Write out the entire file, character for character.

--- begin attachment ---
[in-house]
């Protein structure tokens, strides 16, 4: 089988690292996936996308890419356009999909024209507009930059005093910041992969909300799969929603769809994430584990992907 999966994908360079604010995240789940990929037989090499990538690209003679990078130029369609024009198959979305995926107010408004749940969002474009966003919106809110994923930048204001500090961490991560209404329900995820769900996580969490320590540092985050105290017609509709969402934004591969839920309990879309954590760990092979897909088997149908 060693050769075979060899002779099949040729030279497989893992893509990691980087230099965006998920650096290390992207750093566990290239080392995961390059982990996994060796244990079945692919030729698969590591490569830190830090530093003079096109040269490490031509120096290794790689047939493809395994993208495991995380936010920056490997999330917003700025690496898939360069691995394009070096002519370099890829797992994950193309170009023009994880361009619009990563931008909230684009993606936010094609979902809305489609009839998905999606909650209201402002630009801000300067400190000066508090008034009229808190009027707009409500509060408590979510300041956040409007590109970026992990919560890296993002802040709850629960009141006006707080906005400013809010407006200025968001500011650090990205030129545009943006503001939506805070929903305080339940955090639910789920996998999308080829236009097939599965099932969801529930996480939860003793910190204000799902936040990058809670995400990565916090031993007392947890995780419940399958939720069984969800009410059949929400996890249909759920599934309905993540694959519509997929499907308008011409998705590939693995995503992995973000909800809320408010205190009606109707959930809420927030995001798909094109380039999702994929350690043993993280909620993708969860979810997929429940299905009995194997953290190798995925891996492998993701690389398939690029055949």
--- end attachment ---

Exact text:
[in-house]
């Protein structure tokens, strides 16, 4: 089988690292996936996308890419356009999909024209507009930059005093910041992969909300799969929603769809994430584990992907 999966994908360079604010995240789940990929037989090499990538690209003679990078130029369609024009198959979305995926107010408004749940969002474009966003919106809110994923930048204001500090961490991560209404329900995820769900996580969490320590540092985050105290017609509709969402934004591969839920309990879309954590760990092979897909088997149908 060693050769075979060899002779099949040729030279497989893992893509990691980087230099965006998920650096290390992207750093566990290239080392995961390059982990996994060796244990079945692919030729698969590591490569830190830090530093003079096109040269490490031509120096290794790689047939493809395994993208495991995380936010920056490997999330917003700025690496898939360069691995394009070096002519370099890829797992994950193309170009023009994880361009619009990563931008909230684009993606936010094609979902809305489609009839998905999606909650209201402002630009801000300067400190000066508090008034009229808190009027707009409500509060408590979510300041956040409007590109970026992990919560890296993002802040709850629960009141006006707080906005400013809010407006200025968001500011650090990205030129545009943006503001939506805070929903305080339940955090639910789920996998999308080829236009097939599965099932969801529930996480939860003793910190204000799902936040990058809670995400990565916090031993007392947890995780419940399958939720069984969800009410059949929400996890249909759920599934309905993540694959519509997929499907308008011409998705590939693995995503992995973000909800809320408010205190009606109707959930809420927030995001798909094109380039999702994929350690043993993280909620993708969860979810997929429940299905009995194997953290190798995925891996492998993701690389398939690029055949």